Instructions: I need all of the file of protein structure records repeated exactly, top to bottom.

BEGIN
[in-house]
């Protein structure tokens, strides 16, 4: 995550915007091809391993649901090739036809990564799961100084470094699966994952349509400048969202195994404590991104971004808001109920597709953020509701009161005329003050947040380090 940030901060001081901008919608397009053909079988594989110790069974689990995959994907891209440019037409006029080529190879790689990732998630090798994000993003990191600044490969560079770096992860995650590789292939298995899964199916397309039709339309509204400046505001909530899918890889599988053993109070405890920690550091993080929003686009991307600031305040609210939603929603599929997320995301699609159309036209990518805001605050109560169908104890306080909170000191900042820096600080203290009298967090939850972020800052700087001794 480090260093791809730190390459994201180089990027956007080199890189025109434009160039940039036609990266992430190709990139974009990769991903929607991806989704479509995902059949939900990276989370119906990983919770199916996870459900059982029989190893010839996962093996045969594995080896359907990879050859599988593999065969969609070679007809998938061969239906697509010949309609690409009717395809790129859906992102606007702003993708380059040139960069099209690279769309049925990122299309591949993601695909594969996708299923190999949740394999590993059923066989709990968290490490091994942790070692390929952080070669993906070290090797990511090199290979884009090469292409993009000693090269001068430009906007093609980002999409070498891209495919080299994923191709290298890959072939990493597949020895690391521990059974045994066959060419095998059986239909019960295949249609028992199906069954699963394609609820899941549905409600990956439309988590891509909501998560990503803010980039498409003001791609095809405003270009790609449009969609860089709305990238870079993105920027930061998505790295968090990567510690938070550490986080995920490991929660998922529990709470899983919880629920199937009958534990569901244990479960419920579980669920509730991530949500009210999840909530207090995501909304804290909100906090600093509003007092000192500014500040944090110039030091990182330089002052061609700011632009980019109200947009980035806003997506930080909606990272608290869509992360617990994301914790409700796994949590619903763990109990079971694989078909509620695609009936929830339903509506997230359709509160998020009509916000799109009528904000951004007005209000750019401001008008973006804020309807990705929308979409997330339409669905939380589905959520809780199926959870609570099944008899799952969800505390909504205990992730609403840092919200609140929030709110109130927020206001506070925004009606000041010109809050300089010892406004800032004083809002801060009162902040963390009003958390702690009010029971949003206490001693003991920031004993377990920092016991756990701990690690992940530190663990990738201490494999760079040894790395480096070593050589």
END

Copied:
[in-house]
């Protein structure tokens, strides 16, 4: 995550915007091809391993649901090739036809990564799961100084470094699966994952349509400048969202195994404590991104971004808001109920597709953020509701009161005329003050947040380090 940030901060001081901008919608397009053909079988594989110790069974689990995959994907891209440019037409006029080529190879790689990732998630090798994000993003990191600044490969560079770096992860995650590789292939298995899964199916397309039709339309509204400046505001909530899918890889599988053993109070405890920690550091993080929003686009991307600031305040609210939603929603599929997320995301699609159309036209990518805001605050109560169908104890306080909170000191900042820096600080203290009298967090939850972020800052700087001794 480090260093791809730190390459994201180089990027956007080199890189025109434009160039940039036609990266992430190709990139974009990769991903929607991806989704479509995902059949939900990276989370119906990983919770199916996870459900059982029989190893010839996962093996045969594995080896359907990879050859599988593999065969969609070679007809998938061969239906697509010949309609690409009717395809790129859906992102606007702003993708380059040139960069099209690279769309049925990122299309591949993601695909594969996708299923190999949740394999590993059923066989709990968290490490091994942790070692390929952080070669993906070290090797990511090199290979884009090469292409993009000693090269001068430009906007093609980002999409070498891209495919080299994923191709290298890959072939990493597949020895690391521990059974045994066959060419095998059986239909019960295949249609028992199906069954699963394609609820899941549905409600990956439309988590891509909501998560990503803010980039498409003001791609095809405003270009790609449009969609860089709305990238870079993105920027930061998505790295968090990567510690938070550490986080995920490991929660998922529990709470899983919880629920199937009958534990569901244990479960419920579980669920509730991530949500009210999840909530207090995501909304804290909100906090600093509003007092000192500014500040944090110039030091990182330089002052061609700011632009980019109200947009980035806003997506930080909606990272608290869509992360617990994301914790409700796994949590619903763990109990079971694989078909509620695609009936929830339903509506997230359709509160998020009509916000799109009528904000951004007005209000750019401001008008973006804020309807990705929308979409997330339409669905939380589905959520809780199926959870609570099944008899799952969800505390909504205990992730609403840092919200609140929030709110109130927020206001506070925004009606000041010109809050300089010892406004800032004083809002801060009162902040963390009003958390702690009010029971949003206490001693003991920031004993377990920092016991756990701990690690992940530190663990990738201490494999760079040894790395480096070593050589």